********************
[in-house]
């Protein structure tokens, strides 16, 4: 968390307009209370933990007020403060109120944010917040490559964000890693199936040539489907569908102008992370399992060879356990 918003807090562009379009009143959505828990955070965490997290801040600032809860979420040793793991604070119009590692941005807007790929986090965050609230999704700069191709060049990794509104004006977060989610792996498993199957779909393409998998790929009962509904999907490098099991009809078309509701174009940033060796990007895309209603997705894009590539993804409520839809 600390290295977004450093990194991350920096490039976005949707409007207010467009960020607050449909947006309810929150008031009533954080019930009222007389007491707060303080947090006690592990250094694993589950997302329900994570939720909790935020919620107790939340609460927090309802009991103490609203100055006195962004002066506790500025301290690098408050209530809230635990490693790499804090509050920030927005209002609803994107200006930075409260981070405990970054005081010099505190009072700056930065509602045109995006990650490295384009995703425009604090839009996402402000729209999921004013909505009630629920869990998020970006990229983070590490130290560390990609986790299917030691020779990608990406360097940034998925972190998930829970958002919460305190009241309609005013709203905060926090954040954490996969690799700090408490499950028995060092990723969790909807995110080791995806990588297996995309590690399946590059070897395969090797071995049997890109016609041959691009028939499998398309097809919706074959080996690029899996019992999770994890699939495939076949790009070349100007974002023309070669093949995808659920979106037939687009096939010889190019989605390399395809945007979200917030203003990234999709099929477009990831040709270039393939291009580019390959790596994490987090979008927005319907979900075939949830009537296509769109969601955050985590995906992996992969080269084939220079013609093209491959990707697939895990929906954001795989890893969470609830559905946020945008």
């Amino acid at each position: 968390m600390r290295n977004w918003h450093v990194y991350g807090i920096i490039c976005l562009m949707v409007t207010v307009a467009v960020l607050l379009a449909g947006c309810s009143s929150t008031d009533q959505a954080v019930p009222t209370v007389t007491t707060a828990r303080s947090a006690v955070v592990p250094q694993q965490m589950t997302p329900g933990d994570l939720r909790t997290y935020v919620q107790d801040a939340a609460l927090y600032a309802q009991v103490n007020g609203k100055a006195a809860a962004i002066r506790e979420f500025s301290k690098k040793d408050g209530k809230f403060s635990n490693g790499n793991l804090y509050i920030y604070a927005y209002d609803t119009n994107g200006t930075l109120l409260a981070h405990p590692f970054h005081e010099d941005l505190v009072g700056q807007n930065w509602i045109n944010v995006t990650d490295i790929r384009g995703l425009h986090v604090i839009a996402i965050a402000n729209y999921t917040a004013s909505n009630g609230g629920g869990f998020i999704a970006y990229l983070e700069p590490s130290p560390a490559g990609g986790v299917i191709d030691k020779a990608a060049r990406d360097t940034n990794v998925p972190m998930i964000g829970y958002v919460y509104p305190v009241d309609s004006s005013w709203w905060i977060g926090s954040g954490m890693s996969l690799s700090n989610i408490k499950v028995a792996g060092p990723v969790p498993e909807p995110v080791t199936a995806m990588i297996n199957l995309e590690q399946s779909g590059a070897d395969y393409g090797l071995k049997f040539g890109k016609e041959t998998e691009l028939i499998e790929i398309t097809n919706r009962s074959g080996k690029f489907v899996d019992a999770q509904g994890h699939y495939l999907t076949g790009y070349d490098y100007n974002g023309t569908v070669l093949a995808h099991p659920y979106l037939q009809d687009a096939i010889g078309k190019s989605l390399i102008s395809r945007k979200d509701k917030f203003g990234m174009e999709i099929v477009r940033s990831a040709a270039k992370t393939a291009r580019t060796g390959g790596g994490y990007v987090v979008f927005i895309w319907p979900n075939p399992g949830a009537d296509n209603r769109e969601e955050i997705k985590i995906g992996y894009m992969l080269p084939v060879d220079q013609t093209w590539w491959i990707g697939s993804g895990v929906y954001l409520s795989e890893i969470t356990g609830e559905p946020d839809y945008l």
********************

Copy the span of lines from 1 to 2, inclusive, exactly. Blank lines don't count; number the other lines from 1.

[in-house]
């Protein structure tokens, strides 16, 4: 968390307009209370933990007020403060109120944010917040490559964000890693199936040539489907569908102008992370399992060879356990 918003807090562009379009009143959505828990955070965490997290801040600032809860979420040793793991604070119009590692941005807007790929986090965050609230999704700069191709060049990794509104004006977060989610792996498993199957779909393409998998790929009962509904999907490098099991009809078309509701174009940033060796990007895309209603997705894009590539993804409520839809 600390290295977004450093990194991350920096490039976005949707409007207010467009960020607050449909947006309810929150008031009533954080019930009222007389007491707060303080947090006690592990250094694993589950997302329900994570939720909790935020919620107790939340609460927090309802009991103490609203100055006195962004002066506790500025301290690098408050209530809230635990490693790499804090509050920030927005209002609803994107200006930075409260981070405990970054005081010099505190009072700056930065509602045109995006990650490295384009995703425009604090839009996402402000729209999921004013909505009630629920869990998020970006990229983070590490130290560390990609986790299917030691020779990608990406360097940034998925972190998930829970958002919460305190009241309609005013709203905060926090954040954490996969690799700090408490499950028995060092990723969790909807995110080791995806990588297996995309590690399946590059070897395969090797071995049997890109016609041959691009028939499998398309097809919706074959080996690029899996019992999770994890699939495939076949790009070349100007974002023309070669093949995808659920979106037939687009096939010889190019989605390399395809945007979200917030203003990234999709099929477009990831040709270039393939291009580019390959790596994490987090979008927005319907979900075939949830009537296509769109969601955050985590995906992996992969080269084939220079013609093209491959990707697939895990929906954001795989890893969470609830559905946020945008």